Kasanka National Park, Zambia.
The first stop on our Zambian adventure after Lusaka (which is an adventure all in itself navigating gridlocked traffic) was to be Kasanka National Park. With tent, table, chairs and all camping equipment in tow, Buck and I, at a max speed of 90km (on a downhill, with a backwind) finally pulled up to the main gate around 5pm – thanks must go to Ross O’Donoghue and Laura O’Donoghue for the sickest car ever and for the lend of all their camping equipment, Cuan Meredith for his hand drawn map and Mark Rollinstone James for his helpful directions. Note to future travellers, unlike us, do not rely on Google Maps as there often isn’t any signal once you turn off the Great East Road.
On arrival at Kasanka a friendly National Parks officer radioed through to Wasa main camp to see if there was any availability (of course, we hadn’t made a booking). Luckily for us, there was a free site at Bufumu and after about an hour drive through the park we arrived to an already lit fire, warm showers and a thatched, open sided hut and all to ourselves. Home for the next two nights. After a delicious meal of rice, and stir fried white aubergine, green beans, tomato, ginger and onion (brought from Mkushi market on the way up) we settled in with a steaming hot cup of tea and watched lighting strike in the distance – I thought to myself, now this is really living!
The camps are basic but comfortable. Each campsite has an attendant to fill the buckets perched atop the thatched roof of the ablution block – one with which to shower with and the other to flush the toilet from. The living space comprises a braai stand, fire place and thatched rondavel. Tapson (the attendant in charge of Bufumu) offered to do the washing up as carting water to and from his hut was hard work – we graciously accepted.
Bat day. After a quick breakfast of peanut butter, toast and coffee we packed up the Cruiser with water, snacks, sunscreen and our camera boxes. Passing by the ‘big tree’ (a 60m high wooden banana) we let our intuition lead us onward, bypassing the main park road which we had already driven the evening before, choosing instead to follow the roads less traveled. Big mistake. Perhaps my map reading skills are worse than what I thought they were, or perhaps there are a few more ‘other roads’ than the Kasanka map acknowledges but we got very lost. We drove through woodland forrest, snaking in and out of drained grasslands for 6 hours with a couple of doves, a family of slender mongoose and two mice spotted – it appears we had found our way out of the park and into the nearby communal lands. A bemused gentleman and his wife kindly pointed us back in the direction we had come with us finally popping out above Pontoon. Finding ourselves with just enough time for a quick lunch of noodles and sardines, we made our way back in good time to watch the bats.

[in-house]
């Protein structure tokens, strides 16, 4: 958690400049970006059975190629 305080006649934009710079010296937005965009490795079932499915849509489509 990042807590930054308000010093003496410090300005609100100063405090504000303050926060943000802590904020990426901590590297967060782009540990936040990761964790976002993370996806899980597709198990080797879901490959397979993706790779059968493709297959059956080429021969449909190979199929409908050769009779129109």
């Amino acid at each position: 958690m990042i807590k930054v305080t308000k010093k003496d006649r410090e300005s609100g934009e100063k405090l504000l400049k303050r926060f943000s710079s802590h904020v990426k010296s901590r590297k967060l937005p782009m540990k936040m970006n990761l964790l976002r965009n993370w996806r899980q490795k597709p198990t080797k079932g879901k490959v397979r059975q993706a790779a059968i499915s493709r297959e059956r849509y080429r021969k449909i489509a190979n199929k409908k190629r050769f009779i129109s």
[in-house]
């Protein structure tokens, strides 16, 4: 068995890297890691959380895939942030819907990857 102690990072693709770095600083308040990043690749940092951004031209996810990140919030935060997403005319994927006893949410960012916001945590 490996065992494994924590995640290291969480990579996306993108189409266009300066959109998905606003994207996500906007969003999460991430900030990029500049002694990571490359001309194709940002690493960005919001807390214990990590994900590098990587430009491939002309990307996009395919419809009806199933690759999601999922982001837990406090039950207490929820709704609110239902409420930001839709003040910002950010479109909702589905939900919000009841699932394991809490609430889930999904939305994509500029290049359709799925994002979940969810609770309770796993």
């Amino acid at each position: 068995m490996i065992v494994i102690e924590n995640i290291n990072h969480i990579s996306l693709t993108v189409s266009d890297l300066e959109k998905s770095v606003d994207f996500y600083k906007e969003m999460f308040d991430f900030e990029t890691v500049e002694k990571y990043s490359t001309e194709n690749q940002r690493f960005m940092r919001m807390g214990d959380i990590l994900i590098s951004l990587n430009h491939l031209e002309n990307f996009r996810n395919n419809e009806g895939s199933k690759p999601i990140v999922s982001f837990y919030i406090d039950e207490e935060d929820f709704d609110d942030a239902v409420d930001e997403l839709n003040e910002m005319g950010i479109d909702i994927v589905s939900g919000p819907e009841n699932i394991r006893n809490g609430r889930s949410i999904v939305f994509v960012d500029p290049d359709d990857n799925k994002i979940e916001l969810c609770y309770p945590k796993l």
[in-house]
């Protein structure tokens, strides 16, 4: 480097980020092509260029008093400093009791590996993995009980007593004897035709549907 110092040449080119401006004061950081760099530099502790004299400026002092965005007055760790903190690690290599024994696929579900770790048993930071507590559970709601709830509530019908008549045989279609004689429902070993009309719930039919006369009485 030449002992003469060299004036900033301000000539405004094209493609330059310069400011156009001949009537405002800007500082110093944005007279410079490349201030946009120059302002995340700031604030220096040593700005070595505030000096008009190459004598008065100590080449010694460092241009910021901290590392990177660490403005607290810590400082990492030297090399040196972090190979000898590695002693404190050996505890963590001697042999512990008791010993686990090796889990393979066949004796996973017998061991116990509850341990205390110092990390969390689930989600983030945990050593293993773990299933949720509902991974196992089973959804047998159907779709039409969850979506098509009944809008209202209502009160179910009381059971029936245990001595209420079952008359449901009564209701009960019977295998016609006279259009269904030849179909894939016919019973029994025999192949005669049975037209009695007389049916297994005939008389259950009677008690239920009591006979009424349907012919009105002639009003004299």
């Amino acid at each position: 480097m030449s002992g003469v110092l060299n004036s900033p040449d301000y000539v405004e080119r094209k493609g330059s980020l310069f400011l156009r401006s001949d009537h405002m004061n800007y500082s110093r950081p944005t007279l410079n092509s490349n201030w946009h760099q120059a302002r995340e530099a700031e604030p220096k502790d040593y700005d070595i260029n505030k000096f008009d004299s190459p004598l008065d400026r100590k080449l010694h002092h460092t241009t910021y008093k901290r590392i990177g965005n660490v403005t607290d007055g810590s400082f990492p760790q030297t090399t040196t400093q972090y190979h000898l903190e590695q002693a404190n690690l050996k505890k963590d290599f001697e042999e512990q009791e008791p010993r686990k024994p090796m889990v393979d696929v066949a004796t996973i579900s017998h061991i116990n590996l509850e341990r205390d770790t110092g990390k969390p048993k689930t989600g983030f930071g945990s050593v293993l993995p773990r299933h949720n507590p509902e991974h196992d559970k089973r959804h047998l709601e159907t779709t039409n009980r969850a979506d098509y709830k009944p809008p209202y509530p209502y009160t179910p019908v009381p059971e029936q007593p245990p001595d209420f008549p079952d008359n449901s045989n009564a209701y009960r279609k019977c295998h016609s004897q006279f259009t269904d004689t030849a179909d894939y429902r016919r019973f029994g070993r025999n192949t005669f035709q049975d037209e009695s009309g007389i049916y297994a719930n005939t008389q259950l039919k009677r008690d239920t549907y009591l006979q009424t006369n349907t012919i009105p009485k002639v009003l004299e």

On our way to Fibwe, we passed herds of Puku and scores of baboons – so here was where the game hung out. If you are here to see the bats, spend your first evening watching them from the public viewing point at Fibwe – they fly right over you and if you are lucky (which I was) you may even be blessed with a bat dropping on your head. The bat migration is truly amazing! Depending on who you ask, there are anything from 5-10 million of the straw coloured fruit bats nesting in the marshland trees of Kasanka, sleeping the daylight hours away before taking off en masse to feed on the surrounding water berry, mango, wild loquat and red milkwood berries. The bats fly from the Congo Basin to Kasanka every year, roosting in the park throughout November and December before flying back to the Congo again.
It is hard to describe the magnificence of having thousands and thousands of bats above you. The fruit bats are quite large – about a small chicken in size- dark in colour and absolutely silent. I suppose the best way to describe the experience is to describe what happens to the groups of humans watching – a hush descends, people start to whisper; it’s as if in undiscussed agreement, we all fall into reverent silence, watching in awe. It is simply incredible.